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Give Henry McMaster A Blank Slate




Barring some unforeseen development, S.C. governor Nikki Haley will be confirmed as U.S. president-elect Donald Trump‘s ambassador to the United Nations early next year.

That means Henry McMaster will become governor of South Carolina – with roughly two full years remaining on Haley’s final four-year term.

As we noted in a previous post, we’re not expecting much from McMaster in the way of results-driven reform … but we’re going to keep an open mind as to his incoming administration.

“Whatever we’ve said about McMaster in the past, he deserves a chance to prove us wrong … and a chance to prove himself up to the job and worthy of the responsibilities he is about to inherit,” we wrote.

One potentially positive thing we can say about McMaster: Unlike Haley, the 69-year-old career politician will be focused solely on the Palmetto State.  No national ambitions will be clouding his judgment.

The question is whether this focus will be beneficial to the people of South Carolina?  Or whether they will continue to suffer under a lack of leadership?

Again, that remains to be seen …

However he winds up defining himself, though, McMaster deserves the opportunity to start things off with a blank slate.  From scratch.  Practically speaking, that means every member of Haley’s cabinet ought to submit a letter of resignation to McMaster on his first day in office – allowing him the option of retaining their services or replacing them with better options.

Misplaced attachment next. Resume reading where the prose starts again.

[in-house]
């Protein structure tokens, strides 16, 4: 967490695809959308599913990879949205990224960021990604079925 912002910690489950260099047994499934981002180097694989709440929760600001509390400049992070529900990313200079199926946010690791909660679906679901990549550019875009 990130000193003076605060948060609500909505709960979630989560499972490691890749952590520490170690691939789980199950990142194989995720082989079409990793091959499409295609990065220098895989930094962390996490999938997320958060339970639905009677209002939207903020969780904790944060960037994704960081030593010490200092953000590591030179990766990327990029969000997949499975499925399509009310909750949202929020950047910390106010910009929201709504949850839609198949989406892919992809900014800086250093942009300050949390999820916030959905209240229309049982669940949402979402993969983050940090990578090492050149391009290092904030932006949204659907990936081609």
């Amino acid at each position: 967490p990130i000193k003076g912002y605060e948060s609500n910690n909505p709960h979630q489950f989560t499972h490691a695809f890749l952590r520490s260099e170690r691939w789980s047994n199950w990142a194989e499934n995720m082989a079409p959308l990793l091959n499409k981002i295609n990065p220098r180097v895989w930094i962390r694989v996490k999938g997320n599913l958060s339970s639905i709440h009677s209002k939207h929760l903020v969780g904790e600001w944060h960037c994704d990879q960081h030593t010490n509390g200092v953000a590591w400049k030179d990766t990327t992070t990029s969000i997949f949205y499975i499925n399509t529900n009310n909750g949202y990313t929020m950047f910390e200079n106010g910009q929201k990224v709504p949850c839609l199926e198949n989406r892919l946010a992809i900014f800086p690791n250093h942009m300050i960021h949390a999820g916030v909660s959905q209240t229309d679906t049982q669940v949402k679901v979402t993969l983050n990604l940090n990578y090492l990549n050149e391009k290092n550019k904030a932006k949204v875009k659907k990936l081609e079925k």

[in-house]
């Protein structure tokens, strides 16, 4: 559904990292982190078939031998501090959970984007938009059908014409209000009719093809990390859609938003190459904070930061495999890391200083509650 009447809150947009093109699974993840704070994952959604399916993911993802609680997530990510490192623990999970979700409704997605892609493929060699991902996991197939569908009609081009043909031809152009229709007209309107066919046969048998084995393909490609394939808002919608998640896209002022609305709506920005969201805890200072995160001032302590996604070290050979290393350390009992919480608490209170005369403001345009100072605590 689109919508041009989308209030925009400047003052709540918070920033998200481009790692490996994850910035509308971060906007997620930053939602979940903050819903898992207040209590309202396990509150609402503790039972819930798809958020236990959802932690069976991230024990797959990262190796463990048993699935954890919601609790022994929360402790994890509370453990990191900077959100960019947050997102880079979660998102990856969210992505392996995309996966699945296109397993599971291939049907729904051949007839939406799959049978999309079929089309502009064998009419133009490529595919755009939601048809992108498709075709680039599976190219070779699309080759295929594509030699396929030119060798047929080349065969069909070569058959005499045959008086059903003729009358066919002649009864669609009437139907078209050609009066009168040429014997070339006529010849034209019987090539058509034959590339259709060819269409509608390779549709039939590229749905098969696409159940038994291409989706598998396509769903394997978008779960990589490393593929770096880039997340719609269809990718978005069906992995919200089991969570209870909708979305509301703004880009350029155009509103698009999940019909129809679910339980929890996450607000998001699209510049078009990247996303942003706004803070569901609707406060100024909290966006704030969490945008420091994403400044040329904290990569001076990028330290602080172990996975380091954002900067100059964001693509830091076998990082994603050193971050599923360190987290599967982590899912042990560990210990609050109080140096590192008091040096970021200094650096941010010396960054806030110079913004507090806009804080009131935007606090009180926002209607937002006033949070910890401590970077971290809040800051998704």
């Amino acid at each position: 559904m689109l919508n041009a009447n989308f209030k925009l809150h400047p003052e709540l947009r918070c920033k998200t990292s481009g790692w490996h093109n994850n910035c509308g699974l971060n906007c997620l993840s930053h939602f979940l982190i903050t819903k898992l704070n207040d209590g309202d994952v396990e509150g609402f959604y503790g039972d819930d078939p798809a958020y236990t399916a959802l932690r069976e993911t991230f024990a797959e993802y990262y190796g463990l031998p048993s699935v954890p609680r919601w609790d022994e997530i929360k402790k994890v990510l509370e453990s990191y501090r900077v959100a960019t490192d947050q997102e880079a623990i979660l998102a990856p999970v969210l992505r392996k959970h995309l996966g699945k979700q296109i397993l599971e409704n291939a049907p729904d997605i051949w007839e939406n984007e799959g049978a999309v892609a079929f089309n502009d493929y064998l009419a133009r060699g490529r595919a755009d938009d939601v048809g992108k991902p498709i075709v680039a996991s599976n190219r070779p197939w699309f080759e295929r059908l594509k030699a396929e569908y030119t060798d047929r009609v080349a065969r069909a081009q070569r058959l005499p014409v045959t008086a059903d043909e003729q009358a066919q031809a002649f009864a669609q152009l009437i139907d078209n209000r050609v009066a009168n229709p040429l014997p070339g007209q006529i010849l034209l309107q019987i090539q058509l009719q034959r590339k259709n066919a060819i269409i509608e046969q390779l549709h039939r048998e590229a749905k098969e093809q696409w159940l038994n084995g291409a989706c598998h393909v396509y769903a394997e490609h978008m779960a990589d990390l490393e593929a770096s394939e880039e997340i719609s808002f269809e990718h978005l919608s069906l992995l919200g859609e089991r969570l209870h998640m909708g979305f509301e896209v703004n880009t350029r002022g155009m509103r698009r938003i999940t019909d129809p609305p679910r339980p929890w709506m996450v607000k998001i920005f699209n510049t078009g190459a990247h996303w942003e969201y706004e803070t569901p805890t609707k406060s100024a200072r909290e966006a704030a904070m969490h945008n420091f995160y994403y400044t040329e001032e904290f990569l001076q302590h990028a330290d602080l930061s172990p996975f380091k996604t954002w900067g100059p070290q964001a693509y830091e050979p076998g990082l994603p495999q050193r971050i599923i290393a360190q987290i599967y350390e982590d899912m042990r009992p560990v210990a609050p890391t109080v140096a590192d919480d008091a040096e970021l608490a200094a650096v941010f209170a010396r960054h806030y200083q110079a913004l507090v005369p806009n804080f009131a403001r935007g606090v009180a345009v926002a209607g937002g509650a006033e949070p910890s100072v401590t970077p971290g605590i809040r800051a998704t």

McMaster doesn’t need these resignation letters – he can fire cabinet directors as he sees fit – but submitting them is the considerate thing to do.

Frankly given the abysmal performance of so many of Haley’s cabinet agencies, we would recommend McMaster perform a clean sweep of their current leadership.  As this website has documented, grave problems exist at the S.C. Departments of Corrections, Juvenile Justice, Public Safety, Probation, Social Services, Transportation, Workforce … and those are just the ones we can name off the top of our heads.

Bottom line?  Haley has repeatedly ignored the state’s interests in pursuit of her own political interests – leaving multiple four-alarm fires in her wake.  In fact things have gotten so bad it makes you wonder why McMaster would want to be governor in the first place … except that there’s really nowhere for the state to go but “up.”

As we’ve noted in numerous prior posts, South Carolina’s chief executives aren’t given much in the way of executive power thanks to the Palmetto State’s antiquated 1895 constitution (which created a legislatively controlled state).  And Haley, to her discredit, has made so many messes with the limited executive power entrusted to her that we don’t see things changing anytime soon.  In fact lawmakers eager to preserve their stranglehold on power need only point to Haley’s administration as the poster bureaucracy for failed executive branch expansion.

Either way, McMaster deserves a clean slate at the start of his administration … and Haley’s cabinet appointees (and other top political appointees) ought to do the considerate thing and give it to him.

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